Kerry heads to Germany to quell spying uproar

Secretary of State John KerryJohn Forbes KerryShould President Trump, like President Obama, forsake human rights in pursuit of the deal with a tyrant? GOP Senate report says Obama officials gave Iran access to US financial system Democrats conflicted over how hard to hit Trump on Iran MORE is headed to Germany on Friday to try to repair some of the damage caused by revelations that the U.S. listened in on Chancellor Angela Merkel's cellphone.

Kerry is expected to meet with Merkel and German Foreign Minister Frank Walter in Berlin, according to the State Department. He will also participate in the prestigious Munich Security Conference over the weekend.

State Department spokeswoman Jen Psaki said Kerry will meet with senior German officials in Berlin to discuss bilateral cooperation.

“In Munich, Secretary Kerry and Secretary [of Defense Chuck] Hagel will participate in the 50th Munich Security Conference. At the conference, Secretary Kerry and Secretary Hagel will underscore the United States' commitment to our strong trans-Atlantic relationship and our work to promote peace, democracy and prosperity within the region and beyond,” she said.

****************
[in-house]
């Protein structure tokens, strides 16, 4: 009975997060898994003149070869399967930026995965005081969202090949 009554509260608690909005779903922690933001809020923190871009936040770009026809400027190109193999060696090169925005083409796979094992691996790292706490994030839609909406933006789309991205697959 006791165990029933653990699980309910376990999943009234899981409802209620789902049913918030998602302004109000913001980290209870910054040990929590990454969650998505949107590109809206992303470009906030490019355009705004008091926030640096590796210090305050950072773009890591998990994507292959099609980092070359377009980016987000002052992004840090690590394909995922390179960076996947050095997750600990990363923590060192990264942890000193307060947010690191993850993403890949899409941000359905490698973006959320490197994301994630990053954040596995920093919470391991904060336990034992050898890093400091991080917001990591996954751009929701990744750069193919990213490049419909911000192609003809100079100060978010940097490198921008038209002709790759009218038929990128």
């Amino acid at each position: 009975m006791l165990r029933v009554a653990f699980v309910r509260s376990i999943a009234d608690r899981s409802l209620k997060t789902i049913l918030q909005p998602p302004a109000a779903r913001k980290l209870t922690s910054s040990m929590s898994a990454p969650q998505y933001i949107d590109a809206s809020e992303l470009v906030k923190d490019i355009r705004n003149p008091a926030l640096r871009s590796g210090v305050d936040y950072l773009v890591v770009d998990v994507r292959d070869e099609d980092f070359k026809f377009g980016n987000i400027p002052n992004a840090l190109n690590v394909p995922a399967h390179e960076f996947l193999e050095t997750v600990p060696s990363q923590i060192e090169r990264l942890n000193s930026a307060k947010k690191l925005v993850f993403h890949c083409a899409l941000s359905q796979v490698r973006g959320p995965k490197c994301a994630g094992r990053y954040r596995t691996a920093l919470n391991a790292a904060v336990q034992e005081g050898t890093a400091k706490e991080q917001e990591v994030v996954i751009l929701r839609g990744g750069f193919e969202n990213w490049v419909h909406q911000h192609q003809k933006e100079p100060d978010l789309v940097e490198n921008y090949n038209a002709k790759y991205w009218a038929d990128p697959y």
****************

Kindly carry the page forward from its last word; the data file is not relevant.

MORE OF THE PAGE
The visit comes amid continuing German ire over the revelations of former National Security Agency contractor Edward Snowden. Talk of a formal no-spying agreement between the two countries has largely vanished, according to Germany's Der Spiegel magazine, but German lawmakers are considering a petition for the creation of a special committee to investigate the NSA allegations. 

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